19 September 2005 – there were a series of peace talks mediated by the African Union on September 15. October 2005 – The African Union accused the Sudanese government and the rebels of violating a cease-fire after an attack by militia that killed at least 32 civilians. After the increase in fighting in the region the UN announced that it will withdraw all non-essential staff from Darfur, stating that West Darfur is too dangerous for aid-agencies to operate. December 2005 – There was an attack on the village of Chadian that led to the deaths of three hundred rebels, which was the second in the region in two days. Sudan was blamed for the attack. On Dec. 24 Condoleeza Rice’s proposal to restore $50 million in aid to the African Union peace groups was rejected by the Congress of the US. February 2006 – On February 3, as the US began their month long presidency to the UN Security Council, the US offered a motion to begin plans to send UN peacekeepers to Darfur. The Security Council agreed unanimously to begin planning for a 12,000 to 20,000 troop presence along with the 7,000 African Union troops already there that were given new weapons and being incorporated into the UN mission. Difficulties are still expected to arise in finding states that will contribute troops to the UN mission. Although the US offered the motion, the US is not expected to contribute troops to the mission. The leader of Sudan, Omar al-Bashir, is widely believed to be supporting the Janjaweed militias to Darfur, and has also frequently stated his opposition to UN peacekeepers in Sudan, further complicating the problem. Assuming all of the other problems are overcome, UN TROOPS ARE STILL NOT LIEKLY TO APPEAR IN DARFUR FOR NEARLY A YEAR!!!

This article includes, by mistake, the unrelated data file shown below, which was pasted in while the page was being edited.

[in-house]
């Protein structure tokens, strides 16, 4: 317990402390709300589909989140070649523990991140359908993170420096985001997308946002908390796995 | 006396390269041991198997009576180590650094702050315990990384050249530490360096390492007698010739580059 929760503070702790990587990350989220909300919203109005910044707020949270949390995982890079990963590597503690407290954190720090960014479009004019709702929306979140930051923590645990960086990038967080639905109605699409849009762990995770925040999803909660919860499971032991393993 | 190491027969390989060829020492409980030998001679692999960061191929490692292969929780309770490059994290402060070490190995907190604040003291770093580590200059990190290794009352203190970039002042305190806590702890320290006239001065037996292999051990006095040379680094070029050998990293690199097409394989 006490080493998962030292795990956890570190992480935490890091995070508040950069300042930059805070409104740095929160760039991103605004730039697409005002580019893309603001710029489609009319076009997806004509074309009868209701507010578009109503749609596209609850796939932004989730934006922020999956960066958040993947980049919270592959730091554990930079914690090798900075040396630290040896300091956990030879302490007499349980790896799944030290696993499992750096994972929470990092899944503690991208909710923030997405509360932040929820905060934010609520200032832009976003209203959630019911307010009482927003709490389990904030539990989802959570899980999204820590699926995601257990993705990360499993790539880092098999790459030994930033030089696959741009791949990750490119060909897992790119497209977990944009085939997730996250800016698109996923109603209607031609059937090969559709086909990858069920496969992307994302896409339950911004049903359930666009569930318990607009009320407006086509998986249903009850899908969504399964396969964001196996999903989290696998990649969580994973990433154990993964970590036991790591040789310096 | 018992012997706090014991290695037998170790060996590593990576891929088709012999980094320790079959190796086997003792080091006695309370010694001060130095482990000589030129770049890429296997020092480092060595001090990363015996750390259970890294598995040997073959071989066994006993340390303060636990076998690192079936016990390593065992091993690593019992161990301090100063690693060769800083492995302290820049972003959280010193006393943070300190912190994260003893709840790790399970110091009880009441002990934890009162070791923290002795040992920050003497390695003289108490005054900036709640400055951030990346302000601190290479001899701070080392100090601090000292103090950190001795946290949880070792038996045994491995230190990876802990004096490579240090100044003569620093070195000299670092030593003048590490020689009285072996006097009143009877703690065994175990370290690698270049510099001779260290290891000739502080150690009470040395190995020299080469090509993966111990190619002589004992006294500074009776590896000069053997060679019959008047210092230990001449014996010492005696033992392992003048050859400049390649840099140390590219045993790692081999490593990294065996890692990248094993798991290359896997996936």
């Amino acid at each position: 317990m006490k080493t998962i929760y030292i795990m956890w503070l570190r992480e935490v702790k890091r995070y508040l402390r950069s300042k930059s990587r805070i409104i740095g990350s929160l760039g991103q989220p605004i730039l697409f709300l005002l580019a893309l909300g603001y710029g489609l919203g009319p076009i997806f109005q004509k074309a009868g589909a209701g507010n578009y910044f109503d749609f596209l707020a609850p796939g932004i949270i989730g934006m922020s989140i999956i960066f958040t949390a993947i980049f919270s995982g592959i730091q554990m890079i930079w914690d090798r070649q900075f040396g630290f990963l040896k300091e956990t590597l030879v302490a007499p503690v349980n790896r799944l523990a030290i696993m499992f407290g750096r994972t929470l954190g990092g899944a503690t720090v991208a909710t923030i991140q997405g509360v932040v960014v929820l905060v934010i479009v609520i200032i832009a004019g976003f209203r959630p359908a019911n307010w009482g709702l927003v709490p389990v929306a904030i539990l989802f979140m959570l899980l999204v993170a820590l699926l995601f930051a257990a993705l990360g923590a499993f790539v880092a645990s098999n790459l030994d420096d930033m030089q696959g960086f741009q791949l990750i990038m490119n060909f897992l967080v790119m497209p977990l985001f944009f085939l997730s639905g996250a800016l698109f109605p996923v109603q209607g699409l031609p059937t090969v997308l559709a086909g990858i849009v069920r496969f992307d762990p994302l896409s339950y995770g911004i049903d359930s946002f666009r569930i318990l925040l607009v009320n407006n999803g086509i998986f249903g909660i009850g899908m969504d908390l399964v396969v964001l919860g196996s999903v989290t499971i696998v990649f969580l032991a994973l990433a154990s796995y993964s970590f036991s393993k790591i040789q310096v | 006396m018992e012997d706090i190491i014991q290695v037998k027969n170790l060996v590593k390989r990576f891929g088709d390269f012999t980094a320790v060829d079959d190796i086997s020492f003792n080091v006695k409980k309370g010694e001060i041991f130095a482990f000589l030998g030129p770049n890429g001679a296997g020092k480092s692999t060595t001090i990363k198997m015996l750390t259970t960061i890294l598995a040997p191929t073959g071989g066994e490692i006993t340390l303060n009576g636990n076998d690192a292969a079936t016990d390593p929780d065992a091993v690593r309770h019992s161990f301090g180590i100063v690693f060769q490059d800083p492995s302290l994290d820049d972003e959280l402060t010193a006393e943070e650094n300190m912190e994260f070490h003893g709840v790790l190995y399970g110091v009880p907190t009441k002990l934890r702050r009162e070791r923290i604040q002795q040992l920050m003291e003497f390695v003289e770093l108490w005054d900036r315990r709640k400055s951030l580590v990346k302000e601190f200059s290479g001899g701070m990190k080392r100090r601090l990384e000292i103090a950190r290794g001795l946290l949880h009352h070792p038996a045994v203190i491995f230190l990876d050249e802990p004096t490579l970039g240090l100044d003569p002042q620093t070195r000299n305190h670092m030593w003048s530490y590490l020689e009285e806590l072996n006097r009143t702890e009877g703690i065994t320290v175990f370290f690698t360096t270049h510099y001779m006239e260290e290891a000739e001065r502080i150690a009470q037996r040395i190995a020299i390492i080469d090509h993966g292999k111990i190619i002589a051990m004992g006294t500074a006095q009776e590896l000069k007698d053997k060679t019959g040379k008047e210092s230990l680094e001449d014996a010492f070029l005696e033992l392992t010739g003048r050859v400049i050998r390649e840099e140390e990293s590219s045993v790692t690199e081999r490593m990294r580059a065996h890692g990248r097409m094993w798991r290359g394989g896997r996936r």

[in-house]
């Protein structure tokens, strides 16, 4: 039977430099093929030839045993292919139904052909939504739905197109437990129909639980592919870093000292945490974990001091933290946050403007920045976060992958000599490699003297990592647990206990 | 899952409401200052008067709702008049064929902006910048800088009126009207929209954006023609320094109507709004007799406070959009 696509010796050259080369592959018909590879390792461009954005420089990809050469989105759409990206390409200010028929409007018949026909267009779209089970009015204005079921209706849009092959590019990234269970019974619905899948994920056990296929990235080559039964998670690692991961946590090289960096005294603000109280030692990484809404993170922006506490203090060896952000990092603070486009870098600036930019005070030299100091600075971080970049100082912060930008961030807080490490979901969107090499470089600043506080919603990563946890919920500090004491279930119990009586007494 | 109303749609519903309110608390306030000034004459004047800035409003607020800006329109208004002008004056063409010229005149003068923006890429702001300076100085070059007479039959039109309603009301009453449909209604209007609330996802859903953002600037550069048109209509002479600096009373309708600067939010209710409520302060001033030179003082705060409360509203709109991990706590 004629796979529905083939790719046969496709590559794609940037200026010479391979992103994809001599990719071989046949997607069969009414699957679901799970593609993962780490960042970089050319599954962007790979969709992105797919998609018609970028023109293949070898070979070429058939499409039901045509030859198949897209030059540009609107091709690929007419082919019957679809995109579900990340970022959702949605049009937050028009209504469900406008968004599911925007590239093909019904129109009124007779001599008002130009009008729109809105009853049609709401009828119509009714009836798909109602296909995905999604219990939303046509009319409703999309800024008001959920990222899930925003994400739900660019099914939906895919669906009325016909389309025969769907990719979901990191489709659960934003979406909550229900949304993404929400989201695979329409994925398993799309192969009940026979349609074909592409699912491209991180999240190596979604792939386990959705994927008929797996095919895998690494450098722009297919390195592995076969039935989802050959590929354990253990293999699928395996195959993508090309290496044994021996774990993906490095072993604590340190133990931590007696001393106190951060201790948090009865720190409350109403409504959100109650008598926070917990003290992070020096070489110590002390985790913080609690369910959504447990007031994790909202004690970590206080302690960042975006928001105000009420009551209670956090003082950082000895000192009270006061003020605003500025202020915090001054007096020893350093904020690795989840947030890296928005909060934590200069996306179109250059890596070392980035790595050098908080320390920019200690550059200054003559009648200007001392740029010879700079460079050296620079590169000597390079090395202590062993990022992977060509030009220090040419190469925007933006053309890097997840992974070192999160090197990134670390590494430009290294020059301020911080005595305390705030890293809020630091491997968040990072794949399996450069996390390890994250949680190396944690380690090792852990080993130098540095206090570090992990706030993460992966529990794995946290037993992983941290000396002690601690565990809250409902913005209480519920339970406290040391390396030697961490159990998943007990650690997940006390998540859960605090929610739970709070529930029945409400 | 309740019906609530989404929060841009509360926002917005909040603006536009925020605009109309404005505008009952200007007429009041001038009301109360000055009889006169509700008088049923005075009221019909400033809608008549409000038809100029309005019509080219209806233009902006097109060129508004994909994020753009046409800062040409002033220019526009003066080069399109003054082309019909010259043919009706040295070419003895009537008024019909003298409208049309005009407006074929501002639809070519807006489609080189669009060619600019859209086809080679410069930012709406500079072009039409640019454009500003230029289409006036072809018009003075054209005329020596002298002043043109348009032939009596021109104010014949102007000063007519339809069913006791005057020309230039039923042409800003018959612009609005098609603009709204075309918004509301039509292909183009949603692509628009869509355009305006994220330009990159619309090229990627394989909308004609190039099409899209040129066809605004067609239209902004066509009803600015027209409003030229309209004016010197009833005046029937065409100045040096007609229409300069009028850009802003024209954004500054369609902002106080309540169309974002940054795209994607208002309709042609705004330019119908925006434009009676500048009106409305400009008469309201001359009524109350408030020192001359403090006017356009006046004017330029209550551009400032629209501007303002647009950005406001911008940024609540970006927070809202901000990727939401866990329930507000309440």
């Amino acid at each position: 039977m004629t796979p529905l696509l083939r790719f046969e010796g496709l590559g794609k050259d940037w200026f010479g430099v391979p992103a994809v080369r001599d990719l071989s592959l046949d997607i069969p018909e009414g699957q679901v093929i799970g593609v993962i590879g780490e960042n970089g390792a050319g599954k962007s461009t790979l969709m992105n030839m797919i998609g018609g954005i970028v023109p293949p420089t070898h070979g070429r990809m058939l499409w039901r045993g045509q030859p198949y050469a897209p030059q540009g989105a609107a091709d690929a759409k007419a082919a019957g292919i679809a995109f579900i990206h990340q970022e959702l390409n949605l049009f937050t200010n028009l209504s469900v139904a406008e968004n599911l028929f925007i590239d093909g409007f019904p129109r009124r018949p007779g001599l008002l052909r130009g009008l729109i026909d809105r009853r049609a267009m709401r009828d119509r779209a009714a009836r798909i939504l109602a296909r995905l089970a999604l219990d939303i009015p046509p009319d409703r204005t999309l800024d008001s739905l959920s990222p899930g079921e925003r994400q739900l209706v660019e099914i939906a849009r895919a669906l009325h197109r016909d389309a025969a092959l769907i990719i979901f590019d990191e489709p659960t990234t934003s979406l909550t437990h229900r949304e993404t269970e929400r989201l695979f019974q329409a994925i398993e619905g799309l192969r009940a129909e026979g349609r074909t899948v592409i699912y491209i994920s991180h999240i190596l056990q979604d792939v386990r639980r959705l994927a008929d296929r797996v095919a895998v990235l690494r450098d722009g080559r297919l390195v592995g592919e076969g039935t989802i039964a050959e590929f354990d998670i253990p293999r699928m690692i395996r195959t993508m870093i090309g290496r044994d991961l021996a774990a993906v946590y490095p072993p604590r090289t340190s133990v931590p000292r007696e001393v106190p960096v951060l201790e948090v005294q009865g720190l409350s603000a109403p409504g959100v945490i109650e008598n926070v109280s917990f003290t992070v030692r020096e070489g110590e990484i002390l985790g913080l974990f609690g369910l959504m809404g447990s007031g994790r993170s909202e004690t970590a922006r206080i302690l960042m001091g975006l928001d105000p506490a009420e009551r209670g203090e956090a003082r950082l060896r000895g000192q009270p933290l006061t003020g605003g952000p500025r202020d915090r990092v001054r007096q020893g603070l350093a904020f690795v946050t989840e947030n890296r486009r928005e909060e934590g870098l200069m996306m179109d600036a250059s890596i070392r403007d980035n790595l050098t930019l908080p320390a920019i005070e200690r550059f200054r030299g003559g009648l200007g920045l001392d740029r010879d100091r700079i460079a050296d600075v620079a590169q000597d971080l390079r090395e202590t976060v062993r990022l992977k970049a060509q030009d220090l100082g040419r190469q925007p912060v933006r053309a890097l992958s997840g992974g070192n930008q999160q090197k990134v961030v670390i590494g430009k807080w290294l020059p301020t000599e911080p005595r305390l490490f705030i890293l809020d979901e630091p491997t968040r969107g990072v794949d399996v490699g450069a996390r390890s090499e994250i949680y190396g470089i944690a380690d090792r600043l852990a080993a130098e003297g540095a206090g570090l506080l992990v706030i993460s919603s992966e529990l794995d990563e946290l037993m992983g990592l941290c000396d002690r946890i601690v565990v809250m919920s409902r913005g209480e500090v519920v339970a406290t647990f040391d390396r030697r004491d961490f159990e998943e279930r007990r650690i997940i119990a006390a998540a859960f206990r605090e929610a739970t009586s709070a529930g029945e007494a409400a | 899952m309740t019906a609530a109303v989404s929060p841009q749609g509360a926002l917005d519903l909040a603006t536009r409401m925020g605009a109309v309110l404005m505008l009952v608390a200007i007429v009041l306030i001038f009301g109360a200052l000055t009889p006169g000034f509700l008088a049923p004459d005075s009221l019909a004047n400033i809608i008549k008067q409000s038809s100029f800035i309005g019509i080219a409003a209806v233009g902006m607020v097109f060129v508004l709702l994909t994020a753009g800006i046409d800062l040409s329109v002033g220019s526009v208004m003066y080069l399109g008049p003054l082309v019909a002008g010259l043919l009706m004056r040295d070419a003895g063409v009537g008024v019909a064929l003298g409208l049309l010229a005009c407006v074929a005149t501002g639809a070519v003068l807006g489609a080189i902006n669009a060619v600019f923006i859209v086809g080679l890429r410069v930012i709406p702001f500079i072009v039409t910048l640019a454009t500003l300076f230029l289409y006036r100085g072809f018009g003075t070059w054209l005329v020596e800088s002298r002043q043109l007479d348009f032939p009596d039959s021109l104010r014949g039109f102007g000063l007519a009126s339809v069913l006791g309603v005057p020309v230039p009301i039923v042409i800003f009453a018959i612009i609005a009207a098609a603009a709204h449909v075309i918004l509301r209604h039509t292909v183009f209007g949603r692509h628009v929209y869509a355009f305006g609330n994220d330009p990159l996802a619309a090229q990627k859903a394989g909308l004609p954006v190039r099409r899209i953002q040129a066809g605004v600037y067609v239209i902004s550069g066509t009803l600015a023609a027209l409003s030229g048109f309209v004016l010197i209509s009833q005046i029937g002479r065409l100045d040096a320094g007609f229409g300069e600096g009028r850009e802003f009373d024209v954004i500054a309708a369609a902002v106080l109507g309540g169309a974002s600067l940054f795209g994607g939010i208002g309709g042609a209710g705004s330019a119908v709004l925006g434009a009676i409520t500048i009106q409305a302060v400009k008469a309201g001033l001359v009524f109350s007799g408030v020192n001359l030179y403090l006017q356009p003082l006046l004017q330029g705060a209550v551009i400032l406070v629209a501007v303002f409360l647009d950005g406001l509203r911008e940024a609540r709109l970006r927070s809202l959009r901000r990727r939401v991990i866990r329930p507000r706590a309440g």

20 Amnesty International USA has compiled recommendations for the deployment of a United Nations Peace Support Operation in the areas of Sudan 1.A strong Human Rights component. 2.Gender Issues and the protection of women and children. 3.Addressing impunity. 4.A strong and unambiguous mandate and sufficient means to protect civilians. 5. Safe and sustainable return of refugees and internally displaced people. 6.Arms control and collection.

21 Bibliography American Society of International Law. (2005). US proposes new regional court to hear charges involving Darfur, others urge ICC. The American Journal of International Law. 99 (2), 501-502. American Society of International Law. (2005). President and Secretary of State characterize events in Darfur as genocide. The American Journal of International Law. 99 (1), 266- 267. Connell, B. (1997). Political Islam under attack in Sudan. Middle East Report. 34-36. Gingerich, T & Leaning, J. (2004). The use of rape as a weapon of war in the conflict in Darfur, Sudan. Program and Humanitarian Crises and Human Rights. 1-33. URL’s http://www.un.orgecososdev/geninfo/afrec/vol18no2/182genocide.htm *Also used were the United Nations most recent Security Resolution 1663 adopted on March 24 2006, and the document on American Interests and UN Reform no. 2 focused on saving lives, safeguarding human rights, and ending genocide.